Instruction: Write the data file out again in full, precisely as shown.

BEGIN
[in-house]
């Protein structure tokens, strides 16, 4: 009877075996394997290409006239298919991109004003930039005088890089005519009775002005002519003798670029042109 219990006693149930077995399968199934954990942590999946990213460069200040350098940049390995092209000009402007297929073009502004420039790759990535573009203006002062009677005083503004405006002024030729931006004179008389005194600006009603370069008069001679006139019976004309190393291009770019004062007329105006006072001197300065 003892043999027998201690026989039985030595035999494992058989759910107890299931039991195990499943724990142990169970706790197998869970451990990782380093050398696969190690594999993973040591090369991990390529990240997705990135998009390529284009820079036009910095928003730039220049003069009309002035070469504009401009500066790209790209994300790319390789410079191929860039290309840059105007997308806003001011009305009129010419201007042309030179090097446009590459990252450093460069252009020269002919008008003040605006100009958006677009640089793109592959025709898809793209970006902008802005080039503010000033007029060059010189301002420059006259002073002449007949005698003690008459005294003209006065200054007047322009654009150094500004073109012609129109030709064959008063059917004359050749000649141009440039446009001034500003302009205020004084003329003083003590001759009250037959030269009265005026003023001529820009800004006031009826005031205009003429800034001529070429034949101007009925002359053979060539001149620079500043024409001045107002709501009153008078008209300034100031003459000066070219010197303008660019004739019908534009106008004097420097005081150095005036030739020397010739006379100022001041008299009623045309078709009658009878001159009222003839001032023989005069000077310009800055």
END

[in-house]
């Protein structure tokens, strides 16, 4: 009877075996394997290409006239298919991109004003930039005088890089005519009775002005002519003798670029042109 219990006693149930077995399968199934954990942590999946990213460069200040350098940049390995092209000009402007297929073009502004420039790759990535573009203006002062009677005083503004405006002024030729931006004179008389005194600006009603370069008069001679006139019976004309190393291009770019004062007329105006006072001197300065 003892043999027998201690026989039985030595035999494992058989759910107890299931039991195990499943724990142990169970706790197998869970451990990782380093050398696969190690594999993973040591090369991990390529990240997705990135998009390529284009820079036009910095928003730039220049003069009309002035070469504009401009500066790209790209994300790319390789410079191929860039290309840059105007997308806003001011009305009129010419201007042309030179090097446009590459990252450093460069252009020269002919008008003040605006100009958006677009640089793109592959025709898809793209970006902008802005080039503010000033007029060059010189301002420059006259002073002449007949005698003690008459005294003209006065200054007047322009654009150094500004073109012609129109030709064959008063059917004359050749000649141009440039446009001034500003302009205020004084003329003083003590001759009250037959030269009265005026003023001529820009800004006031009826005031205009003429800034001529070429034949101007009925002359053979060539001149620079500043024409001045107002709501009153008078008209300034100031003459000066070219010197303008660019004739019908534009106008004097420097005081150095005036030739020397010739006379100022001041008299009623045309078709009658009878001159009222003839001032023989005069000077310009800055």